The daughter of immigrants from India and Jamaica, Harris credited her mother for instilling in her that “we must be focused on what can be unburdened by what has been.” In her book, the senator declared her support for a wide range of progressive policies, including legalizing marijuana, Medicare for All and debt-free higher education.
This week, Harris embarked on a whirlwind tour of daytime and late night talk show circuit to promote her book, while giving the appearance of a candidate preparing to seek higher office. While the senator has remained tight-lipped when asked about a potential presidential bid, she is poised to enter a crowded Democratic primary field.
Sen. Elizabeth Warren and former HUD Secretary Julian Castro have already launched exploratory committees, while former vice president Joe Biden, Sen. Bernie Sanders and former Rep. Beto O’Rourke are also rumored to run. On Friday, Hawaii Democratic Congresswoman Tulsi Gabbard also announced that she too is seeking the presidency.
Harris may have to defend her record against a base that’s energized by its opposition to Trump, and has fully embraced left-leaning policies. At a time when criminal justice reform has attracted broad bipartisan support, Harris has been criticized by liberal activists for her track record as a prosecutor — first as a district attorney in San Francisco and later as the California attorney general.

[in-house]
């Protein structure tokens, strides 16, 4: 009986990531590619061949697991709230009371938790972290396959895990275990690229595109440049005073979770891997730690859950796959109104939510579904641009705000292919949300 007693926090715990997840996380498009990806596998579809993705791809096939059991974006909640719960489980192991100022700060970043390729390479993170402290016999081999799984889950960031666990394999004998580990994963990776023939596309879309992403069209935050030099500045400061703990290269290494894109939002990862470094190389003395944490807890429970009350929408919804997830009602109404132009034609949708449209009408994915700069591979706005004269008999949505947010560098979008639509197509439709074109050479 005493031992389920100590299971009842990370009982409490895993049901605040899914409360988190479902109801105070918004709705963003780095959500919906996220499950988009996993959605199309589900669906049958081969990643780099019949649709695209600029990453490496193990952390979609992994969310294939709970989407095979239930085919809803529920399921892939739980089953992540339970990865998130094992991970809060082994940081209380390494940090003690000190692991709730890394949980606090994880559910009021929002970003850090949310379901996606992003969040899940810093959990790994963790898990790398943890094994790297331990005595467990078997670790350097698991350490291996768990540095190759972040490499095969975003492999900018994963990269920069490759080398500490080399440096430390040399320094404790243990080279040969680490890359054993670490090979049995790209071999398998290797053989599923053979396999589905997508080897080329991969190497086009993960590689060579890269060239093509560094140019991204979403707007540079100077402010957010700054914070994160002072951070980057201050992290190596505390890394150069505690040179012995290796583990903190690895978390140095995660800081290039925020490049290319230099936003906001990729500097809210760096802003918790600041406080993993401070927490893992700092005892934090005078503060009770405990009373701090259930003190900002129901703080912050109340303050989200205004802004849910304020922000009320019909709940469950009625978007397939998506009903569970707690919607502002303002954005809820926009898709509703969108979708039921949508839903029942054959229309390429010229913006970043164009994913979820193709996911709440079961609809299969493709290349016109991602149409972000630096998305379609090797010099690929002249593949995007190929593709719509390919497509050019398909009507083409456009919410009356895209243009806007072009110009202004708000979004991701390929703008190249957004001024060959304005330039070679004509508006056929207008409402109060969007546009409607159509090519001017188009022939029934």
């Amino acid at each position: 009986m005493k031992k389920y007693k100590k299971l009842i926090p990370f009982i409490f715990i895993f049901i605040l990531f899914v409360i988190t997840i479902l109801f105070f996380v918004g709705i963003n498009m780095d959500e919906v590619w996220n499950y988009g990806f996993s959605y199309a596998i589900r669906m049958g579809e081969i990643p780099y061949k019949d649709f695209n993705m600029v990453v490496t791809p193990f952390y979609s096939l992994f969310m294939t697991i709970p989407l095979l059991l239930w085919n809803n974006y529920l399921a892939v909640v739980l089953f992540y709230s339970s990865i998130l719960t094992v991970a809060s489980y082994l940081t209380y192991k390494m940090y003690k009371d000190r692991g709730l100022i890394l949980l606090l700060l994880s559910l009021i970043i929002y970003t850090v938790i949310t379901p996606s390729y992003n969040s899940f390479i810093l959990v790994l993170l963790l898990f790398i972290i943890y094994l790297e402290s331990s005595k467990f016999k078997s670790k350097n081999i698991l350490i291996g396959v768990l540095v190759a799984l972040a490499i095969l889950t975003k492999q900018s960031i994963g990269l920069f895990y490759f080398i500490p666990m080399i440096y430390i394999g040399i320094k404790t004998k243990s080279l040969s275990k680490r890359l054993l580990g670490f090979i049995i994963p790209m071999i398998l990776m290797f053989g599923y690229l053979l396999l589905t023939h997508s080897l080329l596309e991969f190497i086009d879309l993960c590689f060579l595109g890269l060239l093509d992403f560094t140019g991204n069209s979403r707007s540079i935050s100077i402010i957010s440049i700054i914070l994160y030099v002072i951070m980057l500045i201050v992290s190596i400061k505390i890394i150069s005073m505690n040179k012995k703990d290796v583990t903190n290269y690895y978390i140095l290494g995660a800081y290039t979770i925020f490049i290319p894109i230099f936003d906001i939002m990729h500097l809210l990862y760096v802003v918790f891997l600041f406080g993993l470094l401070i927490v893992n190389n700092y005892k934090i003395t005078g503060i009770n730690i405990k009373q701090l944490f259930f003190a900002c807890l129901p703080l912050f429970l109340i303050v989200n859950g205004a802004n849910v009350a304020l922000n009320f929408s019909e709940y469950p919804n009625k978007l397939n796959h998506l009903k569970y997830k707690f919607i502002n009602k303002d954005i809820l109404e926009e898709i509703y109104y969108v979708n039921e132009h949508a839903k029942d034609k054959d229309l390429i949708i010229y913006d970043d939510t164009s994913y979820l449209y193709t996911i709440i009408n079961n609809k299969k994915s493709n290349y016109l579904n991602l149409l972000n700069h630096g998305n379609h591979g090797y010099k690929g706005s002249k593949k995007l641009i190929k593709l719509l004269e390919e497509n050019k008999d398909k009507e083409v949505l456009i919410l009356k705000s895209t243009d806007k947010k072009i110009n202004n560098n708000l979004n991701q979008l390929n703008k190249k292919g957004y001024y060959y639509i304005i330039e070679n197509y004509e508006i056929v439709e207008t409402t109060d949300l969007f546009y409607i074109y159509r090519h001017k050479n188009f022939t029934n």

In her book, Harris moves to address those concerns head on. She frames herself not only as someone with valuable law enforcement experience but also progressive beliefs befitting a Democratic party that has shifted further left.
“It is a false choice to suggest you must either be for the police or for police accountability,” she writes. “I am for both.”
Harris said she remains committed to creating “a picture of the future in which everyone can see themselves.” In October, she introduced the LIFT the Middle Class Act, which would guarantee every family making $100,000 or less a tax credit of up to $6,000 annually.
“This country is worth fighting for,” she said.